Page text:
On September 21, 1985, undefeated/undisputed light heavyweight champ Michael Spinks 27-0 won a 15-round unanimous decision over IBF heavyweight champ Larry Holmes 48-0. At the time Holmes 35, was on the decline and had some close calls in his last few fights just as Mayweather has. But Holmes weighed in at 223 pounds, that’s 48 pounds more than any fighter Spinks ever fought. The 29 year old Spinks was a 6-1 underdog and he out-boxed one of the greatest boxers in heavyweight history. After beating Holmes, Michael Spinks’ legacy exploded and deservedly so. Today he’s considered among the top five or six greatest light heavyweights in history – and beating Larry Holmes has a lot to do with that because no other light heavyweight ever scored or more significant win.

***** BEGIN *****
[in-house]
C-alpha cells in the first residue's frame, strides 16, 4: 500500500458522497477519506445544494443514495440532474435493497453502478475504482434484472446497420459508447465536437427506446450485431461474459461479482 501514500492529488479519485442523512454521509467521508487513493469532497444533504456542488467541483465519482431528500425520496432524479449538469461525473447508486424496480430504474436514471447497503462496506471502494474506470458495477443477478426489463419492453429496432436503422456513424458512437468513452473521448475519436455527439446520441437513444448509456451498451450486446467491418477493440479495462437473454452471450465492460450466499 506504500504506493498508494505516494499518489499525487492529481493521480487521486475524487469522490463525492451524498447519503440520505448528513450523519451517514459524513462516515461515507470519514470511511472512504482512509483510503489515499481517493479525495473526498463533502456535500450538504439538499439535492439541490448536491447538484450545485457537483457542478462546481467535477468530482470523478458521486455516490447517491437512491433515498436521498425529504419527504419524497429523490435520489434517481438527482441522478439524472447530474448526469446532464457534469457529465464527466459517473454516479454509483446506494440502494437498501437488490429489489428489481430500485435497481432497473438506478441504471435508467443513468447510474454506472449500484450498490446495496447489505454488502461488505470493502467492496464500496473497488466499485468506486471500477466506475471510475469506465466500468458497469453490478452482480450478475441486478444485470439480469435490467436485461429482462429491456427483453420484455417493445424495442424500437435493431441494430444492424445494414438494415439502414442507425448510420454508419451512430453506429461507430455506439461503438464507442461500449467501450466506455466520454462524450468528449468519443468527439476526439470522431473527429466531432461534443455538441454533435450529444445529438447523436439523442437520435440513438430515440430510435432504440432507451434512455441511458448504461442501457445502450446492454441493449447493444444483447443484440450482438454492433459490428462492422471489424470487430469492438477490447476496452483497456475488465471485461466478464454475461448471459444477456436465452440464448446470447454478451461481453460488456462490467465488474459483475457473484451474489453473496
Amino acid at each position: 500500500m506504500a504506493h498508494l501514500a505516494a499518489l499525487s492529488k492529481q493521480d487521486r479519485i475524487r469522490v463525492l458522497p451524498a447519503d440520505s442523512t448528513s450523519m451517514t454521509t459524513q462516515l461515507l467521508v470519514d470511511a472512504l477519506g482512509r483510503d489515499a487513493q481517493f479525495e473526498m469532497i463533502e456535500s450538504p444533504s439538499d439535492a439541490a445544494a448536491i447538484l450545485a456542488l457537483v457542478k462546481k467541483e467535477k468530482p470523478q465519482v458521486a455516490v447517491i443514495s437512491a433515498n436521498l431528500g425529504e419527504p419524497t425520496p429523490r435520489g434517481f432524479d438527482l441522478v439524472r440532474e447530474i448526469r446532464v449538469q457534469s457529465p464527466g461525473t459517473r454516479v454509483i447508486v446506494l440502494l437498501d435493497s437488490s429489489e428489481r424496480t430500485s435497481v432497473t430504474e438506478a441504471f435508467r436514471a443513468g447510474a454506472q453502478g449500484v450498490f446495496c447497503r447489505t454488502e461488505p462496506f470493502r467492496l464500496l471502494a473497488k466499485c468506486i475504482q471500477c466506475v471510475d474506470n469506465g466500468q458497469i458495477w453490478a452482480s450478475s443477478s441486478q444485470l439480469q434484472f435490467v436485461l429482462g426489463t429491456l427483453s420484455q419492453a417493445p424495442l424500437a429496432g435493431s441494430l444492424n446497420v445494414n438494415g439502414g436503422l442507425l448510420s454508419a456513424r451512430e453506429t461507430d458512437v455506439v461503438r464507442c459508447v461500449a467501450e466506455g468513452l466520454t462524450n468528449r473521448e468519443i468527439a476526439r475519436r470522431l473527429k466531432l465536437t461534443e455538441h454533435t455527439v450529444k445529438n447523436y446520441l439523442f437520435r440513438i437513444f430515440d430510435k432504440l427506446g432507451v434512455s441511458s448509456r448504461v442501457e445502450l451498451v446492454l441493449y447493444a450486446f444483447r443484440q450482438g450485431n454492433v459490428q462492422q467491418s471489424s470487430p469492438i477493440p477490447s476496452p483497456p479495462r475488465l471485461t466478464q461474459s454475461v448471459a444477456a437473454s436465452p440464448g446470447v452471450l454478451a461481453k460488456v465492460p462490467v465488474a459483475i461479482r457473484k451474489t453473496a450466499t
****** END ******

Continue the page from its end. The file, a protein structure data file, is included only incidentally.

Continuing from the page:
On April 6, 1987, former welterweight and junior middleweight champ Sugar Ray Leonard 33-1 won a 12-round split decision over undisputed middleweight champ Marvin Hagler 60-2-2. Leonard, 30, had one fight in five years going into the fight. Hagler, 32, had been champ for seven years and hadn’t lost a fight in 11 years before fighting Leonard – and they are thought to be hometown decisions to Philly stalwarts Bobby “Boogaloo” Watts and Willie “The Worm” Monroe. Hagler avenged both of those loses by knockout. His draw to Sugar Ray Seales is considered another hometown decision against him, and everyone who saw him fight Vito Antuofermo for the title thought he won, instead of the draw the fight was declared. A case can be made that in the ring Hagler was 66-0 going into the Leonard fight, and unlike Mayweather, he was avoided and ducked by other contenders instead of the opposite. Leonard was already considered an all-time great before he fought Hagler but beating him as a 4-1 underdog knocked his legendary status out of the park.